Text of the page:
18 November 2022
NO MORE LIVE WILD-CAUGHT AFRICAN ELEPHANT TRADE – FOR NOW!
Global wildlife trade regulator votes for a moratorium on exports of live wild-caught African elephants.
After a long and complex debate, Africa’s elephants were finally given some respite when the Convention in International Trade in Endangered Species of Wild Fauna and Flora (CITES) voted in favour of a temporary moratorium on further exports of live wild elephants at its Conference of the Parties in Panama.
Since 2010, at least 216 live, wild-caught African elephants from southern African countries have been extracted from their family groups and exported to captive facilities outside their natural range. Many of these animals have subsequently died or are being maintained in terrible captive conditions.
Born Free has long campaigned to an end to this trade, but the complex rules applying to trade in elephants from different African countries have allowed the likes of Namibia and Zimbabwe to exploit loopholes, enabling them to continue capturing young elephants from wild populations and shipping them off to zoos far from their native lands.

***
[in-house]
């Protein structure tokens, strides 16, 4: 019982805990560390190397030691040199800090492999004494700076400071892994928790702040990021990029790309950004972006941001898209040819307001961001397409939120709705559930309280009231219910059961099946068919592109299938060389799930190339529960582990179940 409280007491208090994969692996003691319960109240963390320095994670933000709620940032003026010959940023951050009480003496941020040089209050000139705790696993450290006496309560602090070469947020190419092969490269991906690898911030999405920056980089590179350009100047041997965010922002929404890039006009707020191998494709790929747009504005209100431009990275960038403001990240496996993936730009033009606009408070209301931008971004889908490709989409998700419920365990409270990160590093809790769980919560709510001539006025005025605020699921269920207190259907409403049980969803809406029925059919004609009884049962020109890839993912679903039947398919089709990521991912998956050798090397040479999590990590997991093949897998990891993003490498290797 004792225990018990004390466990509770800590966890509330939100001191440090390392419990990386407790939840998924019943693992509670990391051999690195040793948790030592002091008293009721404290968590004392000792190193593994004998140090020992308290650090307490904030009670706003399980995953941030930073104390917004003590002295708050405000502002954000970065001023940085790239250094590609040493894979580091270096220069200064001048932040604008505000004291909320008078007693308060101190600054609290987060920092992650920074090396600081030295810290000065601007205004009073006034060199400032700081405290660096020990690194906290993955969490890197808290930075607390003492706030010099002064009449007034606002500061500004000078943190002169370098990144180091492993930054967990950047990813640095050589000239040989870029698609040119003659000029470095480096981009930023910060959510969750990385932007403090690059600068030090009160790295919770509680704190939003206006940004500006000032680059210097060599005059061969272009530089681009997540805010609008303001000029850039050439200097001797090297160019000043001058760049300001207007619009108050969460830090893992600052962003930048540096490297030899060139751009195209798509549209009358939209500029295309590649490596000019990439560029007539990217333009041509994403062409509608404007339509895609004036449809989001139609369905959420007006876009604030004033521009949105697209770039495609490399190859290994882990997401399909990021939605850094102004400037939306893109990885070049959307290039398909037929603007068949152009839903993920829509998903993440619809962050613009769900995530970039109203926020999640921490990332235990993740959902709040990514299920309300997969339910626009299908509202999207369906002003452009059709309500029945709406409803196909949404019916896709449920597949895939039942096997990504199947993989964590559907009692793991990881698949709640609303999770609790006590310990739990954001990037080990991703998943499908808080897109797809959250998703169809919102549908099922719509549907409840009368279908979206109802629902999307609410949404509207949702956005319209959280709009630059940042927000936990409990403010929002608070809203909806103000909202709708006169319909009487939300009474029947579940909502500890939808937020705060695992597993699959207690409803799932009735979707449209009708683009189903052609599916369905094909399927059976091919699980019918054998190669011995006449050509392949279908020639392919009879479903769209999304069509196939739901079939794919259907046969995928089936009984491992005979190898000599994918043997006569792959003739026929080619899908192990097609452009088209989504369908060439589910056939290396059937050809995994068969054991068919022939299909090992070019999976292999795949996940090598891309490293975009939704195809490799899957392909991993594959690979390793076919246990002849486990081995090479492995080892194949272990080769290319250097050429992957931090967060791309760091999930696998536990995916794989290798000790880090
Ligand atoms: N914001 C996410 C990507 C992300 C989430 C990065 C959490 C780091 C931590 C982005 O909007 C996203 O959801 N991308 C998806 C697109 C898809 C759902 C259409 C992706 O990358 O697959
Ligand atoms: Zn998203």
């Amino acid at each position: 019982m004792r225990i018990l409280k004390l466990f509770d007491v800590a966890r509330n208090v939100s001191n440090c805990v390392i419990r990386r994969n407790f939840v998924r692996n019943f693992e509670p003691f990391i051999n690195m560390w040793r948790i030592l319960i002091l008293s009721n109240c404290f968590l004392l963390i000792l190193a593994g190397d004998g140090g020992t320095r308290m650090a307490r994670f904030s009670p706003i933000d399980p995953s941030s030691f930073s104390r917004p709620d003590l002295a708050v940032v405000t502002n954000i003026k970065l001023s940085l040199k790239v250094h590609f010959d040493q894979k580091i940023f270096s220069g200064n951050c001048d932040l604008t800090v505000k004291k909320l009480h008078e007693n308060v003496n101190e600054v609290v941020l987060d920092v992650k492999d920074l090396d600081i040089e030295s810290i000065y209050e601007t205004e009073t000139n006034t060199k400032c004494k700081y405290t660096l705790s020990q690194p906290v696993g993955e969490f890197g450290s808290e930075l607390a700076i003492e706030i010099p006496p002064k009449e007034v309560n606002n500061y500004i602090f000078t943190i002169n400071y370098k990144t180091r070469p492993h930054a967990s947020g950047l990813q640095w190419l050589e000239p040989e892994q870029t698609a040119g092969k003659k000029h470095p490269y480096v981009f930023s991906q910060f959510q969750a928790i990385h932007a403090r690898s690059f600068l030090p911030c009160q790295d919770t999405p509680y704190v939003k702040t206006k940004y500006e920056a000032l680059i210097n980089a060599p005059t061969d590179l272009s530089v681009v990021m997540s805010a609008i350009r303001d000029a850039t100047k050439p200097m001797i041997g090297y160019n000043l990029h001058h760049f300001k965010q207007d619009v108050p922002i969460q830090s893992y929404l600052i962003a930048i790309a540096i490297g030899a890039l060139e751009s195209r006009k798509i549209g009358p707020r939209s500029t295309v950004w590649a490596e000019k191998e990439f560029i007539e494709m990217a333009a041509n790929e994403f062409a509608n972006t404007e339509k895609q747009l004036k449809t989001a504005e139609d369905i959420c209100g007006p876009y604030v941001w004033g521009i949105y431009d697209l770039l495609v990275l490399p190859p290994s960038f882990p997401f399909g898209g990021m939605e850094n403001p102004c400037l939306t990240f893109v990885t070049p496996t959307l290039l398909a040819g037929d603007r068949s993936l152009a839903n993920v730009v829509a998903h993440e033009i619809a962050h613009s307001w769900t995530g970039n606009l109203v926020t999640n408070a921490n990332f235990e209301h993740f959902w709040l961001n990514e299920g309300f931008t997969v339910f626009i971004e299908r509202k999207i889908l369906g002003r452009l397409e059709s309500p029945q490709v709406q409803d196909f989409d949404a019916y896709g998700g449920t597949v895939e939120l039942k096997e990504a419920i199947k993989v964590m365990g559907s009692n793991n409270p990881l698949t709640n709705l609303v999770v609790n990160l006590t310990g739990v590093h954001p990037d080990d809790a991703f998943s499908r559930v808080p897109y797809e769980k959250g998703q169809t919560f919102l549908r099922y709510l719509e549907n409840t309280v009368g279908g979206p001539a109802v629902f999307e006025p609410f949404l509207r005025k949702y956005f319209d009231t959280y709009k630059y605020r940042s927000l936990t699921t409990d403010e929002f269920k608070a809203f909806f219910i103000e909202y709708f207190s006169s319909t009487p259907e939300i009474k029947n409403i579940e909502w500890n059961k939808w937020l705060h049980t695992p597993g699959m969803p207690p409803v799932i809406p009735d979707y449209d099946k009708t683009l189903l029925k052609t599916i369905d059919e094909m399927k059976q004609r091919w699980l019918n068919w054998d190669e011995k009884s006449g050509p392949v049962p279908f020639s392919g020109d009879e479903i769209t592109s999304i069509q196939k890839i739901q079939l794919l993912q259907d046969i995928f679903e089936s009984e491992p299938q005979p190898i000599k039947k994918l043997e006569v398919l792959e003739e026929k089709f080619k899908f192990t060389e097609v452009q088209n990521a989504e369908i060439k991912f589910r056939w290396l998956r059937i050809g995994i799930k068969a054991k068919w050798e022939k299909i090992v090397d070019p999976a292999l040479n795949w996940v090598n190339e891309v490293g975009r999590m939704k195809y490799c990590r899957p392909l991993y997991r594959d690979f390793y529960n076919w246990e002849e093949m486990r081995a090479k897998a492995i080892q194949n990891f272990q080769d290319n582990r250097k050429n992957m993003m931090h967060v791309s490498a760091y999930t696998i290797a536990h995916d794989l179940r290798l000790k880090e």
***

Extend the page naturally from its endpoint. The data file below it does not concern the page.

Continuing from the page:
Reacting to the vote, Born Free’s co-founder and Executive President Will Travers OBE said: “The capture of young wild elephants and their export to zoos serves no conservation purpose. Rather it disrupts elephant family groups and wider populations and condemns exported animals to a miserable and often foreshortened life in inappropriate captive facilities. We have long urged CITES to bring a permanent end to this cruel and heinous trade, but previous CITES decisions have been dogged by inconsistencies and loopholes. We therefore very much welcome today’s decision which was supported by an overwhelming majority of governments here in Panama and urge all elephant range countries to abide by this important moratorium.”
The moratorium will apply while elephant range countries deliberate on a clear and permanent legal framework for trade in live African elephants. A proposal is expected at the next Conference of the Parties (CoP20) in three years’ time.
Travers concluded: “We must never lose sight of that fact that we are talking about living elephants. They are not statistics, not inert commercial products, but one of the most complex, social, non-human species on the planet. They should never be subject to commercial trade. We will continue to work to ensure the ban is made permanent.”
Image by Anita on Pixabay